In couple psychotherapy I listen carefully to what you have to say to me and to each other, seeking to understand your difficulties as signposts to what might be happening at a deeper level.
Most of us live out our lives in the context of an intimate relationship. These intimate relationships frequently challenge us at the core of our being, activating our need to love and be loved, our need to hate and be hated, and our need to know and be known. There is no such thing, outside the realms of imagination, as a relationship free from conflict, and how a relationship deals with conflict may be the best barometer of its success or failure.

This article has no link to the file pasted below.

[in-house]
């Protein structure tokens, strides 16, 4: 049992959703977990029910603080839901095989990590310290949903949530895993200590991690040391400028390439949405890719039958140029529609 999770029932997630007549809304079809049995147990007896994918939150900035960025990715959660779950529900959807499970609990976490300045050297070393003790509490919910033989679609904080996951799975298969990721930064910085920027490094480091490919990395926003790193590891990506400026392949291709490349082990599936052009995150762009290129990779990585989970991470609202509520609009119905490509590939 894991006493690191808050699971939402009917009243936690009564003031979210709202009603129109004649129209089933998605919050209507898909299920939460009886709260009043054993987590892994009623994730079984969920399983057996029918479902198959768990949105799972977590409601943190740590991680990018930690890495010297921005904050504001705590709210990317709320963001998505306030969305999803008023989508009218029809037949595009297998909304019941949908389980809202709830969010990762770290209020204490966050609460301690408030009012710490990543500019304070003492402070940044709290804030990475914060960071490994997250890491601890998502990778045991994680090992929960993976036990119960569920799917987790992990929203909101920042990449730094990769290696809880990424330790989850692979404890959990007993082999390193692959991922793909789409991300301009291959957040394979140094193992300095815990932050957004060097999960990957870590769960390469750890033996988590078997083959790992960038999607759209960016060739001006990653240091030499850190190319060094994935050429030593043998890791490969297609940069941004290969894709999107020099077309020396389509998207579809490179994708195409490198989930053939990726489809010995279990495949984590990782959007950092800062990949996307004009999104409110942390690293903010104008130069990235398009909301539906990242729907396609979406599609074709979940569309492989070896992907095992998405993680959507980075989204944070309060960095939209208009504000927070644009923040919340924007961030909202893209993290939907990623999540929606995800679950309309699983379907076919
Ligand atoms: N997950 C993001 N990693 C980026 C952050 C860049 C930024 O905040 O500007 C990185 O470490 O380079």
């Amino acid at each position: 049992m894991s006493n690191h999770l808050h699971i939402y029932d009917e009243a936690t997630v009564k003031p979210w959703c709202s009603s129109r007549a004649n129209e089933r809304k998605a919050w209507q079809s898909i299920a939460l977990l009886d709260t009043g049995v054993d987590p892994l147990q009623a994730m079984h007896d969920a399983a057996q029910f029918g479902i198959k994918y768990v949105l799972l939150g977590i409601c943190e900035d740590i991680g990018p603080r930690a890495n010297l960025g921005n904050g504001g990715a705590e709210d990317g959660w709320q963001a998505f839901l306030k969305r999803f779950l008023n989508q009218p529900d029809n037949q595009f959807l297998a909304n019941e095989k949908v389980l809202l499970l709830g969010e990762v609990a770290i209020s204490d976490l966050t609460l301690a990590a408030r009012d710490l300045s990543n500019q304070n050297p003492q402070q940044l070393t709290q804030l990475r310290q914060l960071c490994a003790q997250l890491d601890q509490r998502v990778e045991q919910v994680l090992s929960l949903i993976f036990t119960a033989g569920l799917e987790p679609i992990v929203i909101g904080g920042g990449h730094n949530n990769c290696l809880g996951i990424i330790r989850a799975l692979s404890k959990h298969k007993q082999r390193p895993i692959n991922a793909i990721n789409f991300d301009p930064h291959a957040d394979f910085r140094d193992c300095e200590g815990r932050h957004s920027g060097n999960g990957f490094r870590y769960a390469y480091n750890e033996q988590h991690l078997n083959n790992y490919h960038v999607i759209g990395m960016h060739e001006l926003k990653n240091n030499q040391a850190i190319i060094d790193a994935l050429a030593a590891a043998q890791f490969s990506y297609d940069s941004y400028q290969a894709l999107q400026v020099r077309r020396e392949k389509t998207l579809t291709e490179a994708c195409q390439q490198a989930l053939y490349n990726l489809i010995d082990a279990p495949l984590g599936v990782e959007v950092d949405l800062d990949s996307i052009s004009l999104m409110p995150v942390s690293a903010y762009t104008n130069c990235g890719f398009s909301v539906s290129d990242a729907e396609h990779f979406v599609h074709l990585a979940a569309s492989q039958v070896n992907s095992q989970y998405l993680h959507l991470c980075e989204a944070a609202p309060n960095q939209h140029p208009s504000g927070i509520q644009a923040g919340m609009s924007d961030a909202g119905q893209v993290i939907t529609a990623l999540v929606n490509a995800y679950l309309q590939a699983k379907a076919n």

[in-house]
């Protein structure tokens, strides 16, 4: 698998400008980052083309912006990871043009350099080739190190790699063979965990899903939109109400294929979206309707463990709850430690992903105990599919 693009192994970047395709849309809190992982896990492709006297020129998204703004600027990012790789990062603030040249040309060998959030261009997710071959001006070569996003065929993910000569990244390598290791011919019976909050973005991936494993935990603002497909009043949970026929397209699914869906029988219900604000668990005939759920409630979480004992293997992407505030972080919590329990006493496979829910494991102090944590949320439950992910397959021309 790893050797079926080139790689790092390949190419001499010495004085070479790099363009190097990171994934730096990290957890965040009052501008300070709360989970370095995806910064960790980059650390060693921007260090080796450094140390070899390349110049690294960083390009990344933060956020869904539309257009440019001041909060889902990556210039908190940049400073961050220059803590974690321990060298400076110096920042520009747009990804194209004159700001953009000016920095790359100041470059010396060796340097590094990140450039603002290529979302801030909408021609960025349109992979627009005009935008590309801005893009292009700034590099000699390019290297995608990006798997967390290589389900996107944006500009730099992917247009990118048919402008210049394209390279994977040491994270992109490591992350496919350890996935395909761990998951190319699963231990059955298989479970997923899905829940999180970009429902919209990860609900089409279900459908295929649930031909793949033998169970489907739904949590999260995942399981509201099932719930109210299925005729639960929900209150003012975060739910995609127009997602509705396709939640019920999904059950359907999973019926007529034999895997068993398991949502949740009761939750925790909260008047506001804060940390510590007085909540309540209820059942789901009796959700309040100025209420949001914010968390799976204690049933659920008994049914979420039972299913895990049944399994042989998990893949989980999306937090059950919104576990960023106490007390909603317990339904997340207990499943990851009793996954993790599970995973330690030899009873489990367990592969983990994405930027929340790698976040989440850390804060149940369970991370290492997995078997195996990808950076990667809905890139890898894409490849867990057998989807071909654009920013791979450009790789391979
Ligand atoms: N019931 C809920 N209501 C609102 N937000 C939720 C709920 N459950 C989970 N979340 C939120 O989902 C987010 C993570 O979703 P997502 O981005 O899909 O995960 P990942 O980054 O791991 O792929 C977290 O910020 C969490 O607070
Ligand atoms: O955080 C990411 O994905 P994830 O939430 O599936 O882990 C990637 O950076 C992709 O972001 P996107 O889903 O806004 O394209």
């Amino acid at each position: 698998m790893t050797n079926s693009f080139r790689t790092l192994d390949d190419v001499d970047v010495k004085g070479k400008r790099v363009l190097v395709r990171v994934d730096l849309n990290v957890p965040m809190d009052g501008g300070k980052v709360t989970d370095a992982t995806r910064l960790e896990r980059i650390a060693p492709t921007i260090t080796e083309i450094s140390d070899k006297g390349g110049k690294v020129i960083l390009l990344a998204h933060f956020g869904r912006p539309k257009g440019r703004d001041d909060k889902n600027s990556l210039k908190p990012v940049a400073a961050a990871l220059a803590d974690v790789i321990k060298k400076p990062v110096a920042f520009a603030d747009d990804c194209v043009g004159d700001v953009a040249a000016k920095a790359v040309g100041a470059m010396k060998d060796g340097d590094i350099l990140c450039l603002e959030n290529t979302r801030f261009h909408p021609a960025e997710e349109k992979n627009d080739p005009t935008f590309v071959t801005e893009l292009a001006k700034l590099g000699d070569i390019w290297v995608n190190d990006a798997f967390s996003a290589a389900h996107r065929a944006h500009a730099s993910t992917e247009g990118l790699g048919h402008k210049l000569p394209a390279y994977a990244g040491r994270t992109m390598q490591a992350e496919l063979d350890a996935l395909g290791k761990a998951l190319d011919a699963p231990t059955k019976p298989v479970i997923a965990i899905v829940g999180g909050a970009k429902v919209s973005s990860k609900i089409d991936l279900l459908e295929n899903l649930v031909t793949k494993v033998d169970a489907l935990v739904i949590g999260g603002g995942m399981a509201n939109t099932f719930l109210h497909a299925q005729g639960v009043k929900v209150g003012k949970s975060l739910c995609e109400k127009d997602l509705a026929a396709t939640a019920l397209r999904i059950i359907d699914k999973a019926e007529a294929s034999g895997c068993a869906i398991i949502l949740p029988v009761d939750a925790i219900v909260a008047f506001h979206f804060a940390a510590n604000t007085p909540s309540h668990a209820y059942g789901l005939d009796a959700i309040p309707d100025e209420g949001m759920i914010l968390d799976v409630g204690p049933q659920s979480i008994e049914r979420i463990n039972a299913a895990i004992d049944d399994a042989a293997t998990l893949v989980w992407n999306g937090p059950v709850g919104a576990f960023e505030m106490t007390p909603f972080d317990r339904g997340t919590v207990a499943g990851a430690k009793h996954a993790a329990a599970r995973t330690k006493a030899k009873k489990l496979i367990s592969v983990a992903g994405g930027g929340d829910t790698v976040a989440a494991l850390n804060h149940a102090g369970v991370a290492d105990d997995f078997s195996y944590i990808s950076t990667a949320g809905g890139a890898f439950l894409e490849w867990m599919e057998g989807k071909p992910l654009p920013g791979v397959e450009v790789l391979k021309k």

The “psychological work” that we engage with our partners in life may be the longest term work we engage ever. Sometimes it can appear we have chosen our partner for the very difficulties they cause us! However, understanding this as an opportunity to learn about ourselves, and grow as individuals, is liberating. We choose our partners for reasons both conscious and unconscious, but the strongest bond is likely to be the unconscious mutual harmony of exchanged parts of ourselves.
We never outgrow our need for warm, loving, relationships, but this need often invokes the ghosts of our past, who haunt our every attempt at finding happiness in our intimate relationships.
In addition, couple psychotherapy offers an opportunity to work through our individual difficulties in the context of our relationship allowing us to become freer to live more fulfilling lives together and apart.
I am not restricting a ‘couple’ to a heterosexual union, but rather any committed long term relationship where the intention is to be intimate and emotionally available, whilst respecting each other’s individuality and autonomy.